Thousands of refugees were allowed to leave Budapest's main station for Austria and Germany, but Hungary lacks a convincing strategy for handling the crisis. DW's Michaela Küfner reports from Budapest.
Thousands of refugees have traveled from Hungary to Austria and Germany in the past days. For the time being, it does not matter to these people whether or not reaching their destination will lead to a happy ending of their stories. After several days in the slum of Budapest's Keleti Train Station, their wishes are modest: they want a bed, warm food and decent sanitary facilities.
But for every person who managed to get a place in one of the buses out of the country, at least another dozen more are also hoping to make it to Germany. The Hungarian government stresses that the bus operation on Friday was a one-off measure. At the same time, only a few hours after the underpass in front of the train station was cleared, new groups of refugees arrived.
Even the three-and-a-half meter high barbed wire fence along the border to Serbia cannot prevent the daily influx of people from growing. Zoltan Kovacs, a spokesman for the Hungarian government, knows this and says, "The problem is, whatever we do, they keep on coming here." And he believes that people who "absolutely want to continue on" cannot be stopped anyway.
No more buses to Germany
The refugees are people like 20-year-old Ahmed Abdallah from Iraq. Even his parents could not stop him and his 24-year-old and 26-year old brothers from putting their lives in the hands of people smugglers. They saw no future in their hometown of Kirkuk.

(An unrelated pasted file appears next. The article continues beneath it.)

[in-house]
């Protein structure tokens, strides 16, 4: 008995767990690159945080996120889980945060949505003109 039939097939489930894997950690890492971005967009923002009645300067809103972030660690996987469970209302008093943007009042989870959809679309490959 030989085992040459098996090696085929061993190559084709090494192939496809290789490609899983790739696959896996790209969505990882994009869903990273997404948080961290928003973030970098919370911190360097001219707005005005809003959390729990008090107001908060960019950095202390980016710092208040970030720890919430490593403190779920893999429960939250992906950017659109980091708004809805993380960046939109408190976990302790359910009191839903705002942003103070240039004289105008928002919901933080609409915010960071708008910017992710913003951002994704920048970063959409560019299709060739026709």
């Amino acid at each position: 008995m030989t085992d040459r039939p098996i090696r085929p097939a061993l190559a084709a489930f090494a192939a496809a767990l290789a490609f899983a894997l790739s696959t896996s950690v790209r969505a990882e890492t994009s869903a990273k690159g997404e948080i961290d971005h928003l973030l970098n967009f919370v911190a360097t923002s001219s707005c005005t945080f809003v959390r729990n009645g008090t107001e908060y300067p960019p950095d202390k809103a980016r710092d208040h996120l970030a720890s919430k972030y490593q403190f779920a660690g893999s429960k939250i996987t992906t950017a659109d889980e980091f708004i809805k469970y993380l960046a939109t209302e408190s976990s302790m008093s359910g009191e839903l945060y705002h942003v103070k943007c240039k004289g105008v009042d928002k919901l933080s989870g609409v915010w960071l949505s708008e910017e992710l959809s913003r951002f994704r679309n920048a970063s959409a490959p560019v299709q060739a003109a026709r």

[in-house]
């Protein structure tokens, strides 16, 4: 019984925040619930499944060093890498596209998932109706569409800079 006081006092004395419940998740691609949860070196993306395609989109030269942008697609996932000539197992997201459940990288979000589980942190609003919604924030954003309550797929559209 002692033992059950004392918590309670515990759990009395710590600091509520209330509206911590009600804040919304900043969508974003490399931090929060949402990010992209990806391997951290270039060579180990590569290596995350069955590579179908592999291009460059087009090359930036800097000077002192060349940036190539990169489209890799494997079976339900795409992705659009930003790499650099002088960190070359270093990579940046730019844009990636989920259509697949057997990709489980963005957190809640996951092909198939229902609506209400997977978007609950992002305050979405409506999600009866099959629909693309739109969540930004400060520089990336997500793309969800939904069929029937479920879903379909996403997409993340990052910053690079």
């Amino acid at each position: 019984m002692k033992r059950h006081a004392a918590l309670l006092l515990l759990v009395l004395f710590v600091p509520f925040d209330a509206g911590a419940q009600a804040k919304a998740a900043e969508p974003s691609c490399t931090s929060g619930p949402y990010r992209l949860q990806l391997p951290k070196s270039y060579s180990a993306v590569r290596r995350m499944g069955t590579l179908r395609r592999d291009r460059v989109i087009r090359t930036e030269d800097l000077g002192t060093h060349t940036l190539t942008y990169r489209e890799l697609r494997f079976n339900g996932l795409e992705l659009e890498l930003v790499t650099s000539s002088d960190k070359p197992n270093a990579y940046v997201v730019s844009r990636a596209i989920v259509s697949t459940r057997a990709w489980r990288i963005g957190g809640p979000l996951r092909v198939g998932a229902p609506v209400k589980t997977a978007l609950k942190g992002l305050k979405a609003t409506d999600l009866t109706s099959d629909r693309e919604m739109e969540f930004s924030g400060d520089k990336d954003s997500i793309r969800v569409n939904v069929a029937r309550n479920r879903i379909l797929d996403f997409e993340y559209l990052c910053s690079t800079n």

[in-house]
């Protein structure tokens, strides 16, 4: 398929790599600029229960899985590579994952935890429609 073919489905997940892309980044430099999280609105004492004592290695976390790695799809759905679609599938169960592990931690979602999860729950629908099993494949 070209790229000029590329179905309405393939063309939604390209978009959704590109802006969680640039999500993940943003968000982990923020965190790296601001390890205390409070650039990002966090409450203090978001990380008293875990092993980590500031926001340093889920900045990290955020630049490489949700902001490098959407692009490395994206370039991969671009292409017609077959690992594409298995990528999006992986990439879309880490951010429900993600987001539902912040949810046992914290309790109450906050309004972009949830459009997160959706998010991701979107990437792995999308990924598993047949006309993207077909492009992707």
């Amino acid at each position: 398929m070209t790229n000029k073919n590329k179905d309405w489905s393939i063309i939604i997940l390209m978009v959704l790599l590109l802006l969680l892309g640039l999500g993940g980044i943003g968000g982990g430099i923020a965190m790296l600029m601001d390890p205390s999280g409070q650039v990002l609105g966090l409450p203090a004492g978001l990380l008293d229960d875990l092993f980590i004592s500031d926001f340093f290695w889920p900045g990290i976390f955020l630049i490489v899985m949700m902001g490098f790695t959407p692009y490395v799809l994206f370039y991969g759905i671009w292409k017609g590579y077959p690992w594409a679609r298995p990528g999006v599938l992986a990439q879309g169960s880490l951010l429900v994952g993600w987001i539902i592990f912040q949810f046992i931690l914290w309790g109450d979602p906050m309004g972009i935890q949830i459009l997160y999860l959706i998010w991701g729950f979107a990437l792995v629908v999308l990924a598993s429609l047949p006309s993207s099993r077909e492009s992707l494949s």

After much deliberation on platform eight of Keleti station, the three decided against boarding the train to Györ, even though it would have meant that they could have covered two-thirds of the route to the Austrian border. They fear the police, who have abused them in the past. They want to go to Berlin. They are among those who were not present when the buses came - and more buses will not be departing from Hungary, said the government.
Ahmed is one of the few young refugees who are happy to be photographed. Many don't want people back home to see how badly they're doing, and feel that the relatives they've left behind already have enough troubles of their own. Despite the filth of the "transit zone" in front of Keleti train station, one has the sneaking suspicion that some text messages sent back home sound more redolent of holidays than of a flight from war.
New beginning - only in Germany
Djan Mohamed says he has nothing to lose anymore. His wife and 3-year-old daughter died in bomb attacks right at the beginning of the war in Syria. Now the 41-year-old pharmacist from Aleppo is looking for a new beginning - and he can only imagine it in Germany.
On Saturday morning, he arrived from the Debrecen refugee camp, deep in the eastern part of Hungary, where, as he says, the refugees are treated like animals. He reached Budapest with a hundred others only hours after the buses had left. He would also like to believe rumors that more buses will arrive, even though he's long been aware of the official "no."